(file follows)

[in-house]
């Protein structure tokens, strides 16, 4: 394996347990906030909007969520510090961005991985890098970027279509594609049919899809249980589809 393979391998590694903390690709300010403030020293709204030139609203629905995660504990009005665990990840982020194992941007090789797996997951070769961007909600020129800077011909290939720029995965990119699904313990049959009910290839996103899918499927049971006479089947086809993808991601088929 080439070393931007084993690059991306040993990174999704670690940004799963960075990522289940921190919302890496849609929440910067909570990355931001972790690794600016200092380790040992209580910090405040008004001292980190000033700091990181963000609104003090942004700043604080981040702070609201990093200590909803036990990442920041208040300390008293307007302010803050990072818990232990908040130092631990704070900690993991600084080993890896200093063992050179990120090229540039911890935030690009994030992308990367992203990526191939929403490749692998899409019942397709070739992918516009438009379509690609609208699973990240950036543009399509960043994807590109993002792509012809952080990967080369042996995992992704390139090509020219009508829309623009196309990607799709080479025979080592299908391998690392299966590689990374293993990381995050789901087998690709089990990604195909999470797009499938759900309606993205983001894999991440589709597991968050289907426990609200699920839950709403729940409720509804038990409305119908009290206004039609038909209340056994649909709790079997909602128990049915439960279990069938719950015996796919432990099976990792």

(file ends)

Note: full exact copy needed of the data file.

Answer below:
[in-house]
């Protein structure tokens, strides 16, 4: 394996347990906030909007969520510090961005991985890098970027279509594609049919899809249980589809 393979391998590694903390690709300010403030020293709204030139609203629905995660504990009005665990990840982020194992941007090789797996997951070769961007909600020129800077011909290939720029995965990119699904313990049959009910290839996103899918499927049971006479089947086809993808991601088929 080439070393931007084993690059991306040993990174999704670690940004799963960075990522289940921190919302890496849609929440910067909570990355931001972790690794600016200092380790040992209580910090405040008004001292980190000033700091990181963000609104003090942004700043604080981040702070609201990093200590909803036990990442920041208040300390008293307007302010803050990072818990232990908040130092631990704070900690993991600084080993890896200093063992050179990120090229540039911890935030690009994030992308990367992203990526191939929403490749692998899409019942397709070739992918516009438009379509690609609208699973990240950036543009399509960043994807590109993002792509012809952080990967080369042996995992992704390139090509020219009508829309623009196309990607799709080479025979080592299908391998690392299966590689990374293993990381995050789901087998690709089990990604195909999470797009499938759900309606993205983001894999991440589709597991968050289907426990609200699920839950709403729940409720509804038990409305119908009290206004039609038909209340056994649909709790079997909602128990049915439960279990069938719950015996796919432990099976990792």